One thing to know about this account is that it’s not entirely about the concentration camps. The authors don’t go into great detail about the experiments and they don’t dwell much on the concentration camp experience. Instead, they approach the story by describing how it was for the twins before and after the war as they interweave Mengele’s story.

My thoughts 

I found Children of the Flames fascinating. Josef Mengele was a horrible person, but he’s extremely interesting to read about. From this account, he comes across as deceptively charming and kindly, yet underneath that gentle exterior was a monster who killed and tortured people as if they were toys. As someone who has studied the social sciences, I find Mengele an extraordinary subject. He really is an example of a sociopath. The authors follow him from Germany to several countries in South America. They also offer information about his two wives, his son Rolf, and his nephew and former stepson, Karl Heinz.

I also enjoyed the interviews from the twins, most of whom were incredibly resilient. Their stories from before and after their experiences at Auschwitz are recounted, giving readers some perspective as to what it was like during their recoveries. Anyone who thinks the Jews had it so much better after they were liberated may be in for a shock. The twins describe very hard times, particularly for those who went to Eastern Europe or Israel rather than America or Canada. 

Overall 

Children of the Flames is excellent reading for anyone who is interested in learning more about Nazi Germany and concentration camps. The authors did an outstanding job of describing who Josef Mengele was as they put a face on his victims. They provide valuable insight as to what it was like for Jews after they were liberated. Even when they weren’t prisoners, they were still victims, haunted by nightmares, poor health, and crushing poverty. This should be required reading for anyone who is a student of European history.

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family, funny stories, LDS, music, religion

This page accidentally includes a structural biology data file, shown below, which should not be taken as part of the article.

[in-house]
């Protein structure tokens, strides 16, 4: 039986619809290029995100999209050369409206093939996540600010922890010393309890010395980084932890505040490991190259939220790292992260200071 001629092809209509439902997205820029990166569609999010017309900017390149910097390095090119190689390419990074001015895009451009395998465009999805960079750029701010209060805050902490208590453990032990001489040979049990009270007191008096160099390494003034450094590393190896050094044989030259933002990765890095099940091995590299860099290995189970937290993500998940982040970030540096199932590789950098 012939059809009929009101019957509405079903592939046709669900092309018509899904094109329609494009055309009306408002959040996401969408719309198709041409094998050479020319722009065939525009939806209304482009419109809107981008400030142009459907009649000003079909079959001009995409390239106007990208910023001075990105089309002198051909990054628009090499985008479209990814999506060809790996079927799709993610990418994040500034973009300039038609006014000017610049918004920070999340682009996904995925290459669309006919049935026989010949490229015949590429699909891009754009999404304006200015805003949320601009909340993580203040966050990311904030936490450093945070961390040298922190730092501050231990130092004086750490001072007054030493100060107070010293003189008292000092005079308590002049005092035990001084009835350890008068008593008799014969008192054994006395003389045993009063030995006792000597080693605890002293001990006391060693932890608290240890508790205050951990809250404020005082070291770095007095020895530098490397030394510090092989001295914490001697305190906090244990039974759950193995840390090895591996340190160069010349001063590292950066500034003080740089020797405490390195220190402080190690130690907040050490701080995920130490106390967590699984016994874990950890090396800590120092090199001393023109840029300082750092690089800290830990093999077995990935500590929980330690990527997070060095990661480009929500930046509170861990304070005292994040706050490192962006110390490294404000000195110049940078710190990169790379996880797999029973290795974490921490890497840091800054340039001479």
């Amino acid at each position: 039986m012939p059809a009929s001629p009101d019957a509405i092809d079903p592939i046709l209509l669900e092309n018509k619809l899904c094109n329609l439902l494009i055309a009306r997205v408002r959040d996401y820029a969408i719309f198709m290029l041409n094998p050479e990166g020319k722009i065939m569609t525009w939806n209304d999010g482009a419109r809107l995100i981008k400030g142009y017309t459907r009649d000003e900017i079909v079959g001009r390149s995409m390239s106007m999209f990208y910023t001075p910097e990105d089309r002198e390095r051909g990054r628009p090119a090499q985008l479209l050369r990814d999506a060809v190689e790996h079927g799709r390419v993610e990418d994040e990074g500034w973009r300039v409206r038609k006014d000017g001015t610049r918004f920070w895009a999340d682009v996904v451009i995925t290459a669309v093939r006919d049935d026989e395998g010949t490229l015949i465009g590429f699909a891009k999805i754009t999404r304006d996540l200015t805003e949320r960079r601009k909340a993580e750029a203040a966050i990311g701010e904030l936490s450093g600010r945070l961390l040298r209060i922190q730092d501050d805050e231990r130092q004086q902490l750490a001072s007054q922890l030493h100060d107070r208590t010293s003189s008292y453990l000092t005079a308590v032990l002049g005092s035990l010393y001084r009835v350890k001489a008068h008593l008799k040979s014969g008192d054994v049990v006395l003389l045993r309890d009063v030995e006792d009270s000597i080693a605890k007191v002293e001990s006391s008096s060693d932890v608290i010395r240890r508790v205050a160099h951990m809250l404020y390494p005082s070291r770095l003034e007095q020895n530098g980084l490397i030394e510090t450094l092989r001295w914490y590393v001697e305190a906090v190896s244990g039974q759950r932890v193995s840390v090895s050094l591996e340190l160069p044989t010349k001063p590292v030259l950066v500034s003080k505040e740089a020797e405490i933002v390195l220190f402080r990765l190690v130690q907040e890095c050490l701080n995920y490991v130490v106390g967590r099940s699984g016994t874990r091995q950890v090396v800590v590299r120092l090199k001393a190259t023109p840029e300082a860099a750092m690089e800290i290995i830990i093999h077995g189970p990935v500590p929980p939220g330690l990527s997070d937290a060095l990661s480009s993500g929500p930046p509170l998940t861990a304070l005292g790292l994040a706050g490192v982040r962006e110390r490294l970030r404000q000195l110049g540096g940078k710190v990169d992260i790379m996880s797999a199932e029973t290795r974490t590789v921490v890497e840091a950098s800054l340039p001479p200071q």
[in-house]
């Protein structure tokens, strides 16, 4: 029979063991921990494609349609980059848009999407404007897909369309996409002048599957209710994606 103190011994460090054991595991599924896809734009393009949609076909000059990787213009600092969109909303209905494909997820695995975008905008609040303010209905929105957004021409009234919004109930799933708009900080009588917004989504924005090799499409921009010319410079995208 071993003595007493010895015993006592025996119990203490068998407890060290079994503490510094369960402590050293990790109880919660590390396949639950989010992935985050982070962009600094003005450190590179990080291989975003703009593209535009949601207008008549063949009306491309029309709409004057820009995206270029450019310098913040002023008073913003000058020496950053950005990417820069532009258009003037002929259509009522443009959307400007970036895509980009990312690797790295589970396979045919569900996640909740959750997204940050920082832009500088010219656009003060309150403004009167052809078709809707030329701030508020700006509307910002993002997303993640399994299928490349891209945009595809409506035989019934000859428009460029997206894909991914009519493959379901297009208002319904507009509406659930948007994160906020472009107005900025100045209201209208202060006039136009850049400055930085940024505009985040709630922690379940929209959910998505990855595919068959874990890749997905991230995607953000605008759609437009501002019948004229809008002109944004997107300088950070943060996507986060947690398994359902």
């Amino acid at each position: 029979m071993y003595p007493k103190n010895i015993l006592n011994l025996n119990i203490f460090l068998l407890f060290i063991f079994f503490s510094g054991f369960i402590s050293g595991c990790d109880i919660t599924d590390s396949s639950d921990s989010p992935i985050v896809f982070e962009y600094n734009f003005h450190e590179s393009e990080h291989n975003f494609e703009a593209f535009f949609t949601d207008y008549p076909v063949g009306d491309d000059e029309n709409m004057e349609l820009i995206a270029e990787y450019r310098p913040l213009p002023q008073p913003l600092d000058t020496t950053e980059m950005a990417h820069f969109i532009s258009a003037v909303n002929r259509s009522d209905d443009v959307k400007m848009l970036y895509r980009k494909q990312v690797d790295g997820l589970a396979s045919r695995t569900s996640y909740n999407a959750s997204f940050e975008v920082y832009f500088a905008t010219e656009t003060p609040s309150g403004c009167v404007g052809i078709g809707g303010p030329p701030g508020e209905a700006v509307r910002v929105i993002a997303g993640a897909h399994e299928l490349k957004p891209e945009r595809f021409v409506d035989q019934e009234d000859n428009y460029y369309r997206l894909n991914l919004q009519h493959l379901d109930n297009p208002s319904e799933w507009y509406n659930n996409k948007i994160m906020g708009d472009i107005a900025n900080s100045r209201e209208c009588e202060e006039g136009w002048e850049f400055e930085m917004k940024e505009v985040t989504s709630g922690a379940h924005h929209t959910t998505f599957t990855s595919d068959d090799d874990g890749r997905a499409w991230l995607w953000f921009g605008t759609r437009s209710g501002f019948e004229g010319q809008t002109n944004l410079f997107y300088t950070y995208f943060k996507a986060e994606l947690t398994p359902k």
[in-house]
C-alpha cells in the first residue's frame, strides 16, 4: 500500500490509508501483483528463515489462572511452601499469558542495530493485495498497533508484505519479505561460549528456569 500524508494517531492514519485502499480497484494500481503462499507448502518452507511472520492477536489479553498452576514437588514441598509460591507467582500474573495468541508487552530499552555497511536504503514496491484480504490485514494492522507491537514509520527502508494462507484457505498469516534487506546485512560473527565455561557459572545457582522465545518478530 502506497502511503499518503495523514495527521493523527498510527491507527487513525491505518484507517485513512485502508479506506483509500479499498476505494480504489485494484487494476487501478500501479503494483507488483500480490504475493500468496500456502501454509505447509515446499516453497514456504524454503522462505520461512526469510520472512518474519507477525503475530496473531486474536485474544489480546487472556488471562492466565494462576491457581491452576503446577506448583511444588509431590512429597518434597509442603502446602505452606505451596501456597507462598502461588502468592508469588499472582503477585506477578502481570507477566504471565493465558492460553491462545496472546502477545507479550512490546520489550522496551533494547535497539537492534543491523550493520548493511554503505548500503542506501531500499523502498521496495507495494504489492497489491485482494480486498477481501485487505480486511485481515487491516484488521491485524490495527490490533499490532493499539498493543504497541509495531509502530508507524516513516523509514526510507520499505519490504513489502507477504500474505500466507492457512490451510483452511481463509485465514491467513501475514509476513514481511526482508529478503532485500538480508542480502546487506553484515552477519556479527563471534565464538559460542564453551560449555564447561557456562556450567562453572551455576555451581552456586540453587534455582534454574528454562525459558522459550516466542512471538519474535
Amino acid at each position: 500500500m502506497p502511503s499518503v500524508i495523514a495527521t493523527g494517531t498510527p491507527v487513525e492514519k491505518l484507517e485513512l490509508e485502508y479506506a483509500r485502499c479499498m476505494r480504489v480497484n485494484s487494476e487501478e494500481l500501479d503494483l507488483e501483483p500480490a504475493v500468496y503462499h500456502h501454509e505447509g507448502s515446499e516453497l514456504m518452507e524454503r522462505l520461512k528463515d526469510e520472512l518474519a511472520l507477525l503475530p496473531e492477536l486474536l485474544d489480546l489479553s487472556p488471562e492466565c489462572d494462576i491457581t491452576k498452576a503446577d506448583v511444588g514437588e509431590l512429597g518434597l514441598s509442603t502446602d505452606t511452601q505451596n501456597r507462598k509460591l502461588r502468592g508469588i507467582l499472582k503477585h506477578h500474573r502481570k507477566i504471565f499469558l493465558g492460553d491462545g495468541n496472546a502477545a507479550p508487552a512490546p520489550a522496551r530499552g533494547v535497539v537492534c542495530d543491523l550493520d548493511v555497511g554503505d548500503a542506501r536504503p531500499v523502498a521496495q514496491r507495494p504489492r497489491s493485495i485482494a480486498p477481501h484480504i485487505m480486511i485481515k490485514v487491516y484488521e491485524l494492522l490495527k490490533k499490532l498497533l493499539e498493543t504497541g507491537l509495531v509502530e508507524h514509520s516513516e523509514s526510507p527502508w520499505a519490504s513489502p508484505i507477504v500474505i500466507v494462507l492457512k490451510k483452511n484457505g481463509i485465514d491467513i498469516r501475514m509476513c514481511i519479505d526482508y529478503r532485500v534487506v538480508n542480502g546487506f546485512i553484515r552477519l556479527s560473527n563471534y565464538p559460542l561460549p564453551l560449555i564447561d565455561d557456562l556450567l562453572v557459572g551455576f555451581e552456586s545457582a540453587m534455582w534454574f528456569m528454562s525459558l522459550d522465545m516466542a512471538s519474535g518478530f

Repost: Church jerks… or, the only time my dad wasn’t upset by my use of the f-word…

I’m sharing this anecdote from my earlier blog. It was written February 4, 2017 and appears as/is.

I’m lucky.  I grew up in a church that didn’t have that many jerks in it.  By and large, Presbyterians are a pretty low key group.  Or, at least that’s always been my experience.  They don’t tend to get in your business or act holier than thou.  Or, at least they don’t as much as some other churchgoing folks might.  My experience growing up Presbyterian was that we went to church for two hours on Sunday and that was basically it, unless we wanted to get involved in a social activity of some sort.  And it was entirely voluntary.

I just read an entertaining thread on RfM about the biggest jerks in church.  Some of the stories are pretty classic.  To really get the thread, you need to know something about Mormonism.  For instance, Monday nights are sacrosanct because they are “family nights”.  Monday nights are when families do some kind of church affirming activity together.  It’s supposed to promote bonding.

One guy wrote that he was trying to get some church business taken care of and this dude wouldn’t answer his emails.  So he called him at 8:30pm on a Monday night thinking that would be late enough not to interrupt family night, but not so late that it would wake up the guy’s kids.  The guy got an earful from the person he was calling.  The man of the house was put out that the guy would dare call him on “family night”.  Then the church jerk hung up on the caller.

Another person wrote about a bitchy wife who got into a Facebook argument with someone.  One of the parties involved wrote something along the lines of “I hope this disagreement won’t spoil our friendship.”  And the bitchy wife wrote back that she wasn’t “friends” in the first place and basically implied that she was better than the other person in every way.  Hmmm… how Christ like!

One guy wrote about being bitched out by a church member for “wasting the Lord’s time” at Walmart.  Even though it was “p-day”, the one day they got to do stuff like grocery shopping and laundry, this church member felt it was appropriate to publicly dress down those poor guys, who were no doubt tired, depressed, disheartened, and working for free, anyway.  Sheesh!